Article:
These Protests And Lawsuits Are Good For Dickinson, North Dakota

I am becoming more and more encouraged when I read the Dickinson Press newspaper or Google Local News, and I learn about more protests and lawsuits in Dickinson, North Dakota.  I am glad that all different kinds of people in Dickinson are protesting, fighting, and bringing their mistreatment and grievances to light, where it becomes known, for everyone to see.

There is a well known quote by Edmund Burke, “The only thing necessary for the triumph of evil is for good men to do nothing.”

  • I am glad that the former City of Dickinson Streets Maintenance manager David Armendariz protested his dismissal.  At the Civil Service Commission hearing, many facts came out, such as the City of Dickinson using recycled concrete for road base where Class V material was specified, 4 out of 5 of the past Civil Service Commission hearings arising from the Public Works Department, and who the Civil Service Commission were.  This led me and probably other readers to more discoveries about the Civil Service Commission, former City Attorney Goos’ dismissal, and the Strom Center at Dickinson State University.
  • I am glad that Dickinson property owner Carlos Royal has created a GoFundMe page to raise funds to begin a class action lawsuit against the City of Dickinson.

    Carlos Royal is attempting to raise $50,000 to challenge the city’s tax assessment process on behalf of “all the property owners in Dickinson who have over-assessed properties.”  This led me and probably other readers to try to find out more about the City of Dickinson’s Tax Abatement Hearings.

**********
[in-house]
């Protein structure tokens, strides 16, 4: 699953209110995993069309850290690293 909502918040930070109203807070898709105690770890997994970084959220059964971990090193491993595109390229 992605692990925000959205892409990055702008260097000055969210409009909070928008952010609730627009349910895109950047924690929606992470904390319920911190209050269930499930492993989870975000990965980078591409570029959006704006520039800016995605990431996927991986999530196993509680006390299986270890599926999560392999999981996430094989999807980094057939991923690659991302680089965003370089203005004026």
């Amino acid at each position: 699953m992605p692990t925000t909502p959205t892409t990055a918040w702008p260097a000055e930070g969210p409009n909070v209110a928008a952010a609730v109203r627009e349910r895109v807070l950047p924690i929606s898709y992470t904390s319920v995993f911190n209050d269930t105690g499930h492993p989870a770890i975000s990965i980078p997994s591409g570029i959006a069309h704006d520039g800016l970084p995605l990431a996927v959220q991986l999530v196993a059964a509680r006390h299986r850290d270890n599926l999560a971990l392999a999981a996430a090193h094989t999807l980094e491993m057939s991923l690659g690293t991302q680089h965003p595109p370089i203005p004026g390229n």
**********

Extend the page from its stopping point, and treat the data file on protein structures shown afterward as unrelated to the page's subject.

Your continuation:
• It was a huge surprise and shock that Dickinson Public Schools Superintendent

    Doug Sullivan presented a letter of resignation on Monday, January 8 to the School Board at the end of a regularly scheduled meeting.  Doug Sullivan’s resignation came after the School Board approved a long list other resignations from longtime Dickinson Public Schools teachers and administrators.  It appears to me that all of these teachers’ resignations coming at the same time is a protest response to something, that people in Dickinson should try to find out about.

    Fortunately for the City of Dickinson, they just recently switched from having the City represented by an attorney from the Mackoff Kellogg law firm, to hiring a full-time City employee City Attorney Jan Murtha, who is probably on a fixed salary, so they won’t have to pay for hourly billing from a law firm.

    Dickinson Public Schools Superintendent Doug Sullivan’s resignation seemed to me, to be like the song written by David Allen Coe, “Take this job and shove it!, I ain’t working here no more…”

    But to me, who didn’t know what it was like to be treated like a Black person, until I came to work in Dickinson, here is what I think about protesting in Dickinson:

 

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